In fact, almost every production I was involved with, I was targeted in some way or another.
Looking back, it would not be an exaggeration to say that the problem is both institutional and systemic in the entertainment industry.
The casting couch may seem like a funny, perhaps even mythical old Hollywood style, approach to casting.
At the age of ten years old I was asked by my drama teacher to go and audition at the Royal Shakespeare Company.
They were looking for a mixed race boy to play alongside Hugh Quarshi, who was playing Banquo, in Adrian Nobles’ production of Mac Beth starring Jonathan Price and Sinead Cusack.
Having gone to the audition, taken by my parents, I was lucky enough to get the part of .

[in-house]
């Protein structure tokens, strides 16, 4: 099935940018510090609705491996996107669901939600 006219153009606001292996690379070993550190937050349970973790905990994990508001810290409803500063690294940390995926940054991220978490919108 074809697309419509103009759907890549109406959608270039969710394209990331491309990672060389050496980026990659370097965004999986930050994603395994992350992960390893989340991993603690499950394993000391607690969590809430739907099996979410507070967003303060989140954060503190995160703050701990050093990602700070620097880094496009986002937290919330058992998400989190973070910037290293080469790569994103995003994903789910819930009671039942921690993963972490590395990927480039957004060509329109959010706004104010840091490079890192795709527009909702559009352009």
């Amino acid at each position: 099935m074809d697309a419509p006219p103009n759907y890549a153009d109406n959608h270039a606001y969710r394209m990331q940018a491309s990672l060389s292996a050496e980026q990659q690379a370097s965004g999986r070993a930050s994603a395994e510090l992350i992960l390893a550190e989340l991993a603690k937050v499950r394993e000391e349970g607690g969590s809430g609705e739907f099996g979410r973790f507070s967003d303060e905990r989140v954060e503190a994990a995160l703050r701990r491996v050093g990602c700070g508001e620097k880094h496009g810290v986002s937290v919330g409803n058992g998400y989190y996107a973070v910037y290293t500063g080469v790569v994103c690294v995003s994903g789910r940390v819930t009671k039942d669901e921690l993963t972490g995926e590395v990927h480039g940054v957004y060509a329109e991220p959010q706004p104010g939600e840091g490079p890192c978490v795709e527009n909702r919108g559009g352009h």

However, after the high of getting offered a part in the production, my chaperones – who looked after me like secret service agents (I’m not kidding) – told me that there were certain actors that I was not allowed to be alone with.
As a child at the RSC, I was just having a blast and didn’t realise that sexual predators were a part of my production, however, there were certain actors who were famous and who I was warned about.
I was told in no uncertain terms never to go into certain actor’s dressing rooms.On one occasion I actually did go into an actor’s dressing room who closed the door behind me. and before I knew it, the dressing room door burst open and my chaperone invited me to go back to my own dressing room.Of course nothing happened to me whilst at the RSC.My point is that the RSC were quite aware of pedophiles in their midst.It was an open secret that children were vulnerable, even this highly rated, professional environment.TV’s ‘Casting Couch’ However, once I’d entered the entertainment industry proper, I was not so lucky and ran a gauntlet of pedophiles – both at the BBC and at other television production companies, and also in theatres, as well as on commercial photo shoots.